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hospitals wind and prevail. that is competition i would support. in the toll isn't born just by patience. they are not the only ones who are stressed out and anxious. this toll is borne by physicians too. we have an epidemic of this heartened, discouraged and sometimes angry physicians. there misdirected anger has become such a problem to hospitals that hospitals are now required to have a policy for dealing with these so-called disruptive physicians. i believe that the disruptive physician is a discouraged physician. discouraged by a health care system that has become so intrusive, burdensome and demeaning that we don't practice, we don't feel like we are practicing medicine anymore.
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it is a system that is taken the art and the joy out of the practice of medicine. doctors are retiring early. they are taking disability in record numbers. or leaving the practice of medicine entirely to join the ranks of health care administrators who add to the cost of health care but not to the delivery of care. for me, personally, the antidote to discouragement has been active as some. i am proud to say i am one of the 17,000 members of physicians for a national health program. educating and advocating for a single-payer national health program. it is something that i do joyfully and in the spirit of compassion of good will for all patients, all my physician colleagues and everyone living in the united states. it is also something i do for my
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own peace of mind. pnhp, as margaret said is a wellspring of the evidence-based research that clearly demonstrates the flaws in the proposed legislation. i won't go over that again but i would encourage everyone who is listening to go to the pnhp web site, www.pnh bedaub and to president obama in 2003, when you were a state senator, you said you supported single-payer national health insurance. but you said first we have to win back the house and win back the senate when and win back the white house. well, mr. president we have done that. now as president, you said if i were starting from scratch i would go with the single-payer system.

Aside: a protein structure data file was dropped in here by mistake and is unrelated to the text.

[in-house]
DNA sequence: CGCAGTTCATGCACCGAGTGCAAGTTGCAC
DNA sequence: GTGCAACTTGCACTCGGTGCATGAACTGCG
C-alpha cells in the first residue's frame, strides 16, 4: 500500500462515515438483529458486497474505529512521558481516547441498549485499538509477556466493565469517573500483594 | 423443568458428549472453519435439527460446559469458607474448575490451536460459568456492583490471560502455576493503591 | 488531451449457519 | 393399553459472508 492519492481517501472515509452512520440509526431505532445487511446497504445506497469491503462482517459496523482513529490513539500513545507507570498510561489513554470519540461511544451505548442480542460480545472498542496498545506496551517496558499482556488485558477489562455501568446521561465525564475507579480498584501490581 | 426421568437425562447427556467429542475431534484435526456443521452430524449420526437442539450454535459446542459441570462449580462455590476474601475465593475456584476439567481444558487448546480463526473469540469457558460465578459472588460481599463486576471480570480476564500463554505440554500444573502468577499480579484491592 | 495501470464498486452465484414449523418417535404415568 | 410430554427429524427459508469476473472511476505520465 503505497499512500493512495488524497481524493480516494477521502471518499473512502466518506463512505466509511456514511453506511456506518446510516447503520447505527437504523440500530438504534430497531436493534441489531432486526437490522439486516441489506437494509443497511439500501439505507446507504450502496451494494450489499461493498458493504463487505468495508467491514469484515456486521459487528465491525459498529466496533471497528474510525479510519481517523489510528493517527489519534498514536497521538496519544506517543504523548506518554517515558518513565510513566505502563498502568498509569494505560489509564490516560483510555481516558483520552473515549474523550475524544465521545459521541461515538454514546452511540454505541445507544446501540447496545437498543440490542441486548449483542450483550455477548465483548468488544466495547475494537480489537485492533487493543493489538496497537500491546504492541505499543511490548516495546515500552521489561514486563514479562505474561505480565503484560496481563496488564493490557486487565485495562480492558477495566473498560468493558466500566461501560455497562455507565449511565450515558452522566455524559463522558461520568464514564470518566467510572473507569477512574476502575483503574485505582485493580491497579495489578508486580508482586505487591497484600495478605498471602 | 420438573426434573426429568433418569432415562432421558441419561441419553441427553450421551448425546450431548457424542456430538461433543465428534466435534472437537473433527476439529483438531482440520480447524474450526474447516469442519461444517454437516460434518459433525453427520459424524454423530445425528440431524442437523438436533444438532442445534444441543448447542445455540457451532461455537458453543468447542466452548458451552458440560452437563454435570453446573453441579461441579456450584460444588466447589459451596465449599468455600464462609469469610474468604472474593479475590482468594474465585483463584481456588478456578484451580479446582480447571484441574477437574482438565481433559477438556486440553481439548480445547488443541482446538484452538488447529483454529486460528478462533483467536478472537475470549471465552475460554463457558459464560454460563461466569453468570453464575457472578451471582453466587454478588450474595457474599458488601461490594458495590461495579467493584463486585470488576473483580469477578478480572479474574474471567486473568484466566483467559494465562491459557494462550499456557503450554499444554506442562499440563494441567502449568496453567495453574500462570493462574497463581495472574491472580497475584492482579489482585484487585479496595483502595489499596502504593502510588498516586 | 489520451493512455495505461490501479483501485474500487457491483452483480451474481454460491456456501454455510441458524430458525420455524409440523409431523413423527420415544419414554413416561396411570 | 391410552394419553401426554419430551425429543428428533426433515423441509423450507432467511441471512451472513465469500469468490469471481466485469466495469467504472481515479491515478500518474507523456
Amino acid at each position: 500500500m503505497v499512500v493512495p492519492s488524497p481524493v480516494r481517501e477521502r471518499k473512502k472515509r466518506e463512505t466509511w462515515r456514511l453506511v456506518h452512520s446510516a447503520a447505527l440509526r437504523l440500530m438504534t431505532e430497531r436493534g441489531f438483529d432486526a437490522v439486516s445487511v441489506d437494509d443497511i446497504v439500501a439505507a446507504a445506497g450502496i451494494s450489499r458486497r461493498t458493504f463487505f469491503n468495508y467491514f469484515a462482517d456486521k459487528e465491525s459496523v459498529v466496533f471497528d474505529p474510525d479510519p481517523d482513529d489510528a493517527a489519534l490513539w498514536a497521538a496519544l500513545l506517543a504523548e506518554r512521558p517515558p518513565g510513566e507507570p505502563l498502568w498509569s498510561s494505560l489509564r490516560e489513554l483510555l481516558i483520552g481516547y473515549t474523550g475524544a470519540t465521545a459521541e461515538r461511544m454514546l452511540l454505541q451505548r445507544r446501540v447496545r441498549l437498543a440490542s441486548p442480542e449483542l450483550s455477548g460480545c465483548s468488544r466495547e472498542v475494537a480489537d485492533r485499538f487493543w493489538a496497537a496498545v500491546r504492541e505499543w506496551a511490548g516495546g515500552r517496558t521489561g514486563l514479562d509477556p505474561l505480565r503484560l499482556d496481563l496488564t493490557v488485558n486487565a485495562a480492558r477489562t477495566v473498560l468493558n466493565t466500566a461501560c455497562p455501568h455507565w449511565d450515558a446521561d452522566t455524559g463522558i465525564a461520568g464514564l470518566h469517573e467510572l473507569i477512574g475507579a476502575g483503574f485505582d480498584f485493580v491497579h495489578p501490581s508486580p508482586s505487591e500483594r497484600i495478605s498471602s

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mr. president, happy thanksgiving. but please, don't pardon this turkey. it is time to start from scratch. thank you. >> thank you all for coming and being so attentive. my name is kevin zeese. we are trying to remake the economy so that people have more control of their economic lives and it is more democratized and more equitable and so my comments will focus primarily on the economic impact of this legislation compared to what single-payer would do for the country. we are also initiating organization for mobilization for health care and i think this kind of demonstrates how the congress is so out of touch with the american people and basic urgent necessities. the mobilization for health care we started a few weeks ago, six
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weeks ago and we focused on protesting insurance companies for denial of health care. we asked 100 people to step forward and go to insurance companies and sit in and risk arrest to make the case that insurance companies are not the solution to the problem but the cause of the problem. surprisingly almost 1,000 people live signed up and more than 150 people were arrested so here we have people risking arrest, protesting the insurance industry, thousands of people doing this will the congress is about to force them to buy private insurance quite a disconnect between the congress and the american people. not just the congress and the funders though. they put those interests first before the urgent necessities of the american people. the mobilization for health care which is that mobilized for health care dodd lord, if you will visit that and get involved has switched its years in the last week and many of our activists are going to their